I’m publicly posting my notes for my November conlang, which will be called the November conlang until I have a more appropriate name. Let’s hope that doing this in public will help me actually finish before December 1st.
Easy because materials to listen are readily available. Few people can pronounce strange sounds without hearing it. Even with IPA, intonation, sandhi and other things that make a language sound good are missing from a typical conlang definition. It is easier to borrow the phonotactics.
-Apriori. Outside of phonotactics, the language is apriori.
-500 root words plus derivational mechanisms. The shear number of words makes a conlang hard. 125 is too few (toki pona), 3000 is too many (tlIngan).
- Extensible. Community extension points should be clearly marked. Some word classes are open, others are not. Klingon is open enough, but the root words are too closed and result in weird circumlocutions. Toki pona leaves only proper modifiers open, but the roots are generative enough to keep phrases short, reusable and transparent. Of the 120 2 word phrases you can create with kala, only a few immediately seem to correspond to something in reality. I presume the situation is worse with Klingon, where many base words are hyperspecific, like a kind of knife, a kind of fictional gun (phasers), and not especially generative without a really flexible imagination.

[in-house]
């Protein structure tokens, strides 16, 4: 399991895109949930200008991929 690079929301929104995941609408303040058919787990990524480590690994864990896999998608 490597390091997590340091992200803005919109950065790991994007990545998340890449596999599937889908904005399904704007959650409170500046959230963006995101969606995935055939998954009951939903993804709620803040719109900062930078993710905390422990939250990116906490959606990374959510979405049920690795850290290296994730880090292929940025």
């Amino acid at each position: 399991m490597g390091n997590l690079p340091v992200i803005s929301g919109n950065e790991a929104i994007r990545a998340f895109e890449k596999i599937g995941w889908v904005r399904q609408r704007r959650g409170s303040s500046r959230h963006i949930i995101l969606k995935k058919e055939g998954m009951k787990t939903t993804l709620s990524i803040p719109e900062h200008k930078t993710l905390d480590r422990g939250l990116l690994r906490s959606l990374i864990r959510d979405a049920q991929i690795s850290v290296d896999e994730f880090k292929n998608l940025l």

Emphasis on easy, not on primative.
- Subordination makes certain things easy. But they aren’t common in languages of non-modern cultures (including Sumerians, who could write!)
- Primative societies needed to farm, hunt, gather and they needed basic root words for that. We don’t farm, hunt or gather (at least not as much) and we need words for other things before these 2ndary concerns.
Don’t rely too much on universal relationships.
This has to do with phrase building and compound building. For example, sun-circle, if it were a word, covers a lot of ground. We know that sun is the head, and circle is dependent. But beyond that, sun circle could be a day, a year, or any other concept that has the sun a main player on the stage and circle as less important player on the stage. This makes derived phrases opaque. Another example, it is better to have a word or morpheme that means “one who engages in the practice or profession of X” than to have “work + X” related by juxtaposition or some semantically weak particle and just hope that people know that you mean “one who engages in such work as a profession”
Strict Bounds on using negation as a word building device.
Un-, non- works best when there are polar opposites. It works worst when there are multiple qualities, a plausible complement meaning or is just too clever– e.g. maltrinki (undrinking, pissing, which doesn’t even make sense, since reversing the process of drinking is probably puking).
Interesting metaphysical obsessions. Interesting distinctions.
Time, degrees of completion, number of people are all interesting, but there are so many other interesting metaphysical obsessions. Edibility, movability, etc.
Certainly not in the sense of the conculture that might be used in a novel. I’m not a novel writer and have no interest in writing a fictional ethnographic report. Concultures are time sinks and make it more difficult to learn a language as one has to come to terms with what to do with the conculture (ignore it? role play it? write fiction that draws upon it? assimilate with it and live as if you really were a Wookie?)